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  • Starting with Community: Sociological Practice in Building Scholar-Activist Coalitions


    Following the 2016 elections, members of the Public Sociology Association at George Mason University began a project in attempt to create a community of scholar-activists on our campus. Recognizing the tremendous amount of activist and advocacy work that has been happening in different spheres on our campus, we felt called to use the tools we have developed as public sociologists to lay a groundwork that could help create a network of support during a time of rising…

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  • Aspiring to Entrepreneurship in the District


    One of the things we know about a criminal record is that it has a significant negative impact on employability. In a 2009 study, researchers found that a criminal record can reduce the likelihood of a job callback by nearly 50 percent (Pager, Western, and Sugie 2009). This study also found that the penalty is double for African American job applicants than for whites (60 percent vs. 30 percent) (Pager et al., 2009). Restrictions on traditional employment…

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  • “28 Blocks” Mural and Public Art


    On a warm, sunny Saturday evening I walk down R Street NE toward the Metropolitan Branch Trail. A train rumbles past on Metro’s Red Line. I look to my left. A red brick warehouse, Penn Center, sits on the outskirts of Eckington, an industrial neighborhood in Northeast Washington, D.C. On the side that faces the rail line is a large mural of black, white, and gray that runs the length of the building. Emerging from the brick…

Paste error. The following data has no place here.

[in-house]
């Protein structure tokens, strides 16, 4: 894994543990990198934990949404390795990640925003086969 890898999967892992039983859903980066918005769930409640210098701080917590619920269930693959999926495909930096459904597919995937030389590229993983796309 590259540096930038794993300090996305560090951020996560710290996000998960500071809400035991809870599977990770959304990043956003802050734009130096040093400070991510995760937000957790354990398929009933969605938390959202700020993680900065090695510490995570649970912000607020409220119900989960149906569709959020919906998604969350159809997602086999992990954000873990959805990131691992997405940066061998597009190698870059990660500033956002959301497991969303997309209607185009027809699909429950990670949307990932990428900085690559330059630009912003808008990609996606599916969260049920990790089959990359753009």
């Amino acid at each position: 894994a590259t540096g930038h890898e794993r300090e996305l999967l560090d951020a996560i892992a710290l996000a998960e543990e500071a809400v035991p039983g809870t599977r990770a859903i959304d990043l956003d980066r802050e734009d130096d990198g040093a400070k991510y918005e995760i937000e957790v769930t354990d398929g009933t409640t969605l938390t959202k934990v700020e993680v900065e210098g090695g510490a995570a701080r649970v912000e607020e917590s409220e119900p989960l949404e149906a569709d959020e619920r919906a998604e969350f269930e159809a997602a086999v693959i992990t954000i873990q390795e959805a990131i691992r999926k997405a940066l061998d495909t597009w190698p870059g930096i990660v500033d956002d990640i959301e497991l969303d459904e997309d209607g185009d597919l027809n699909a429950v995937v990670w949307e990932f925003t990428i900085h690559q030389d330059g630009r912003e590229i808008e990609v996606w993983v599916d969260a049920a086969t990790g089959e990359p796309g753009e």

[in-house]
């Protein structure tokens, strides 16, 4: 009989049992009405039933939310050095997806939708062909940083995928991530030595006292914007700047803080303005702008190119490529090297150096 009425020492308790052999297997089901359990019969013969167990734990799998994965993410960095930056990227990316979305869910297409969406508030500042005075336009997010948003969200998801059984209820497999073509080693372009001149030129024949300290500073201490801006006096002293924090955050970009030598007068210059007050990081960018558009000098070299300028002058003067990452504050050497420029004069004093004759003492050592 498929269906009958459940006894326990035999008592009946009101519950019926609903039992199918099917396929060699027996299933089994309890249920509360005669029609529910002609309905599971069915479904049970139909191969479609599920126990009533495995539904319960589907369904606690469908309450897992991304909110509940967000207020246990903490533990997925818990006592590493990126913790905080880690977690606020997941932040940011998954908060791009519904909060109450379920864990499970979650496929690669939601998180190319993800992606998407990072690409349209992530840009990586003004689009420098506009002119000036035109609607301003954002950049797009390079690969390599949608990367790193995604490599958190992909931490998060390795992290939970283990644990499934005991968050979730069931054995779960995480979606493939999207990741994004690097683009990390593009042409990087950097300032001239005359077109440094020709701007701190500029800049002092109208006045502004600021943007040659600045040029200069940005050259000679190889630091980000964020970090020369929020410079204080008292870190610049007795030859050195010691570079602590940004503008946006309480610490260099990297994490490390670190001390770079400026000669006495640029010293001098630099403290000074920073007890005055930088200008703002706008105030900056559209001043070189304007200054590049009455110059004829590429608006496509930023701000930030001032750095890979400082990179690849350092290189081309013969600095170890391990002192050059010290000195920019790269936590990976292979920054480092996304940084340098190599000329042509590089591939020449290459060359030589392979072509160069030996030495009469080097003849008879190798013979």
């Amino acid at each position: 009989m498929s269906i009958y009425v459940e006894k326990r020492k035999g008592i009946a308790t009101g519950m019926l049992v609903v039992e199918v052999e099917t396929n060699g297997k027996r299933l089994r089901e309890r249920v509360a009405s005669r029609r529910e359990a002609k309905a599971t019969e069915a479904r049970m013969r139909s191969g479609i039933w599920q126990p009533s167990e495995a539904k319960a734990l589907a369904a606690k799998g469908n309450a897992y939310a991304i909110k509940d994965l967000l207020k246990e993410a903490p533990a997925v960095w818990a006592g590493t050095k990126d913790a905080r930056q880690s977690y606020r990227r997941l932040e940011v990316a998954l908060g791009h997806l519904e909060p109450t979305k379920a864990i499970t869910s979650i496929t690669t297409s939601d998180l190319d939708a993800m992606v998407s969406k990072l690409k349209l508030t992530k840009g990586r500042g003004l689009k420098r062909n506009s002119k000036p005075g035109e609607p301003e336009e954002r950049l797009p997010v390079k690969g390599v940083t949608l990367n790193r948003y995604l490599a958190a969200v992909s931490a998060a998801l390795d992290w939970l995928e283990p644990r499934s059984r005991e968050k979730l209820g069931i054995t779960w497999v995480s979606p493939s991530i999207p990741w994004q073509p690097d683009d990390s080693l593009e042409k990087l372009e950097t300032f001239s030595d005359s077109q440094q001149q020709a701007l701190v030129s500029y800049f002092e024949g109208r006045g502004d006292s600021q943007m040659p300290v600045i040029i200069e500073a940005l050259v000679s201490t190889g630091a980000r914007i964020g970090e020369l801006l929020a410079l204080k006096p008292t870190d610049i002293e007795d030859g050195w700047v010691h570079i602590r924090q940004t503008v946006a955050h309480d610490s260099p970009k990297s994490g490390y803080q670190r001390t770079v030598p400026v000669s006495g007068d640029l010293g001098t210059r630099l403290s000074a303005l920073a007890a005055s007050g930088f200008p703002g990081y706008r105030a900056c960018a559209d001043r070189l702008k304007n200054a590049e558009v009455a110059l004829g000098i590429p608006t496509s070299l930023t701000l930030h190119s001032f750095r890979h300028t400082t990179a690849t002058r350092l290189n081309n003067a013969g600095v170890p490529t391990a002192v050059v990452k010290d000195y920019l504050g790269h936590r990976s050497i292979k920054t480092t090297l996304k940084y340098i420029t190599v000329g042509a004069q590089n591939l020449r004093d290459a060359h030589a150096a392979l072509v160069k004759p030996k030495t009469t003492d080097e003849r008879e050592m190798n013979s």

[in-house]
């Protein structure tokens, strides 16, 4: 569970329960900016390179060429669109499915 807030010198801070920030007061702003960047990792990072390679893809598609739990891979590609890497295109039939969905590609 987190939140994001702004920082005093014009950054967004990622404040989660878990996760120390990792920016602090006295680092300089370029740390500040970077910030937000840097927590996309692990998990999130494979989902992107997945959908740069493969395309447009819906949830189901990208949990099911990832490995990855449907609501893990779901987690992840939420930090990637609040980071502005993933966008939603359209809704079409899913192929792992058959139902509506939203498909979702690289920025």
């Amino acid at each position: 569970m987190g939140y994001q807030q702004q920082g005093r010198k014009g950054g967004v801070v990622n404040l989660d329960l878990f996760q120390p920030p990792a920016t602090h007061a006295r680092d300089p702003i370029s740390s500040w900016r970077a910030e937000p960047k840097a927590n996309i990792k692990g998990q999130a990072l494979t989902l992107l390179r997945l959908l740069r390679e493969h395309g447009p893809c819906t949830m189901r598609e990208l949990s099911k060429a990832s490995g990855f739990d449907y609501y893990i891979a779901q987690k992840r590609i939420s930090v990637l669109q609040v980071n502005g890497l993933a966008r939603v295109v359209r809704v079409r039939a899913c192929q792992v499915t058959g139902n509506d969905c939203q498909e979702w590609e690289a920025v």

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  • Berlin on My Mind: Traveling through Memory


    I traveled to Berlin, Germany in June 2017 for a Jewish studies program at Humboldt University. Memory of Berlin’s former Jewish inhabitants is omnipresent, inscribed into the buildings, on the cobblestones, and, of course, in the memorials that fill the public spaces as a reminder of those who were persecuted and perished in the Holocaust. I have been exposed to Germany’s ongoing memorial debates concerning the preservation of memory and how it ought to be done (whether…

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About The Sociologist

The Sociologist is the mouthpiece of the District of Columbia Sociological Society (DCSS). The Sociologist began as a newsletter for members of DCSS. Beginning in 2014, we transformed the newsletter into a periodic magazine of public sociology for a general audience. The Sociologist is an open-access publication and is supported by DCSS and George Mason University’s Department of Sociology and Anthropology. Our aim is to continue to foster our project as a meeting place for all sociologists in the Washington, D.C. area. The Sociologist is issued periodically to coincide with our public events. Send us the sociology of your neighborhood, where you learn and work, or your playground.

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